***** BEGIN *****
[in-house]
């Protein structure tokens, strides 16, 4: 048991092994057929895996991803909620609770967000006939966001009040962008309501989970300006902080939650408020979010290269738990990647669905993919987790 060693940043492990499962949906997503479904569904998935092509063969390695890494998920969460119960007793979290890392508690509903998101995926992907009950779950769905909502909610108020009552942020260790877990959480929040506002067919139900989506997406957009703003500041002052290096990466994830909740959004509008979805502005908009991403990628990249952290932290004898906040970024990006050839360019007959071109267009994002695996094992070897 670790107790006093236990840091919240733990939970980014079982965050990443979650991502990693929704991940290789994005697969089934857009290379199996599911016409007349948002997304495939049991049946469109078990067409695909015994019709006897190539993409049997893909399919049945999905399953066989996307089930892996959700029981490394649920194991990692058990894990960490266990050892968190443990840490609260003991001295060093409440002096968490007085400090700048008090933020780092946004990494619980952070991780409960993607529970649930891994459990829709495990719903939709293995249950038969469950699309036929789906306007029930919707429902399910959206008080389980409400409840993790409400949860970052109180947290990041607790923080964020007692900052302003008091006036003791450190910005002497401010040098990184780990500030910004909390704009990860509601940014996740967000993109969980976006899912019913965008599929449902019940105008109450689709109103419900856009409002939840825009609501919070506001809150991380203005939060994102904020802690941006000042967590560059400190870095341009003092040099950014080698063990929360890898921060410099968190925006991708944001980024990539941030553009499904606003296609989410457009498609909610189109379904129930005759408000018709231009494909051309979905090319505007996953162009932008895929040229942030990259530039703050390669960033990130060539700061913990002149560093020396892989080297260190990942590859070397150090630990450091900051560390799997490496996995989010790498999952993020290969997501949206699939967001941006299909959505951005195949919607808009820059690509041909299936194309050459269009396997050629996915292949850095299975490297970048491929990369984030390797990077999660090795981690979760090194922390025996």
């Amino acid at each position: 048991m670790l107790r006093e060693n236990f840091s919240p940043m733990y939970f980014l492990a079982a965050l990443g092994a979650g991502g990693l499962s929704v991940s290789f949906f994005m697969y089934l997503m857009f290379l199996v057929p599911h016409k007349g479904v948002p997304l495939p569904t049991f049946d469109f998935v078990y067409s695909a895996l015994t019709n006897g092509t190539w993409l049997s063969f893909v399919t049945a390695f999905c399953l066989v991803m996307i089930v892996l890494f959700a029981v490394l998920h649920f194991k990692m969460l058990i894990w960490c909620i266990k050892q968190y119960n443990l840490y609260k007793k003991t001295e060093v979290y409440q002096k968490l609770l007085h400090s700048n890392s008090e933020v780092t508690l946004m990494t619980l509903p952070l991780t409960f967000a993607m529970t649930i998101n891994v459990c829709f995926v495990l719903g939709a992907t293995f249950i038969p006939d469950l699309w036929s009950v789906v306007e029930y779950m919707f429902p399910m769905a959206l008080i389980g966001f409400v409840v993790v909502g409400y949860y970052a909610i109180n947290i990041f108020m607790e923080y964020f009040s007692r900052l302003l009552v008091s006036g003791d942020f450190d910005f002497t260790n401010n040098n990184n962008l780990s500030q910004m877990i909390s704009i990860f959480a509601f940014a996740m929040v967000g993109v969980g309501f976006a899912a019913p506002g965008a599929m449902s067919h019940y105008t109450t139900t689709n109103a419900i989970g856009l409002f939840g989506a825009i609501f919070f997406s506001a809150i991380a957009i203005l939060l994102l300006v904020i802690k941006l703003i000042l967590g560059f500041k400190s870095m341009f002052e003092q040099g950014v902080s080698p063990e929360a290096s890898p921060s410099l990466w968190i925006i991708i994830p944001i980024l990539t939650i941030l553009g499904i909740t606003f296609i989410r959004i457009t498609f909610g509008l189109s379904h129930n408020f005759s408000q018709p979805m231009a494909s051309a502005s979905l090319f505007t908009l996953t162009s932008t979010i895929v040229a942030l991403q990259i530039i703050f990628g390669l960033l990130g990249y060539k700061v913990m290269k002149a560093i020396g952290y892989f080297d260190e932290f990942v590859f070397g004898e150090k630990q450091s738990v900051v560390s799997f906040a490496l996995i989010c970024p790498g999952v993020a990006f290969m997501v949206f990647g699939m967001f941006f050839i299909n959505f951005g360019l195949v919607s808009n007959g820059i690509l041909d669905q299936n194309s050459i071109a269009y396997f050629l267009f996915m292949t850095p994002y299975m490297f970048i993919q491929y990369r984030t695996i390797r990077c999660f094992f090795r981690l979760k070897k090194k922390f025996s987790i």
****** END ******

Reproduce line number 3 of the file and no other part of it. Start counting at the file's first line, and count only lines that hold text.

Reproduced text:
């Amino acid at each position: 048991m670790l107790r006093e060693n236990f840091s919240p940043m733990y939970f980014l492990a079982a965050l990443g092994a979650g991502g990693l499962s929704v991940s290789f949906f994005m697969y089934l997503m857009f290379l199996v057929p599911h016409k007349g479904v948002p997304l495939p569904t049991f049946d469109f998935v078990y067409s695909a895996l015994t019709n006897g092509t190539w993409l049997s063969f893909v399919t049945a390695f999905c399953l066989v991803m996307i089930v892996l890494f959700a029981v490394l998920h649920f194991k990692m969460l058990i894990w960490c909620i266990k050892q968190y119960n443990l840490y609260k007793k003991t001295e060093v979290y409440q002096k968490l609770l007085h400090s700048n890392s008090e933020v780092t508690l946004m990494t619980l509903p952070l991780t409960f967000a993607m529970t649930i998101n891994v459990c829709f995926v495990l719903g939709a992907t293995f249950i038969p006939d469950l699309w036929s009950v789906v306007e029930y779950m919707f429902p399910m769905a959206l008080i389980g966001f409400v409840v993790v909502g409400y949860y970052a909610i109180n947290i990041f108020m607790e923080y964020f009040s007692r900052l302003l009552v008091s006036g003791d942020f450190d910005f002497t260790n401010n040098n990184n962008l780990s500030q910004m877990i909390s704009i990860f959480a509601f940014a996740m929040v967000g993109v969980g309501f976006a899912a019913p506002g965008a599929m449902s067919h019940y105008t109450t139900t689709n109103a419900i989970g856009l409002f939840g989506a825009i609501f919070f997406s506001a809150i991380a957009i203005l939060l994102l300006v904020i802690k941006l703003i000042l967590g560059f500041k400190s870095m341009f002052e003092q040099g950014v902080s080698p063990e929360a290096s890898p921060s410099l990466w968190i925006i991708i994830p944001i980024l990539t939650i941030l553009g499904i909740t606003f296609i989410r959004i457009t498609f909610g509008l189109s379904h129930n408020f005759s408000q018709p979805m231009a494909s051309a502005s979905l090319f505007t908009l996953t162009s932008t979010i895929v040229a942030l991403q990259i530039i703050f990628g390669l960033l990130g990249y060539k700061v913990m290269k002149a560093i020396g952290y892989f080297d260190e932290f990942v590859f070397g004898e150090k630990q450091s738990v900051v560390s799997f906040a490496l996995i989010c970024p790498g999952v993020a990006f290969m997501v949206f990647g699939m967001f941006f050839i299909n959505f951005g360019l195949v919607s808009n007959g820059i690509l041909d669905q299936n194309s050459i071109a269009y396997f050629l267009f996915m292949t850095p994002y299975m490297f970048i993919q491929y990369r984030t695996i390797r990077c999660f094992f090795r981690l979760k070897k090194k922390f025996s987790i």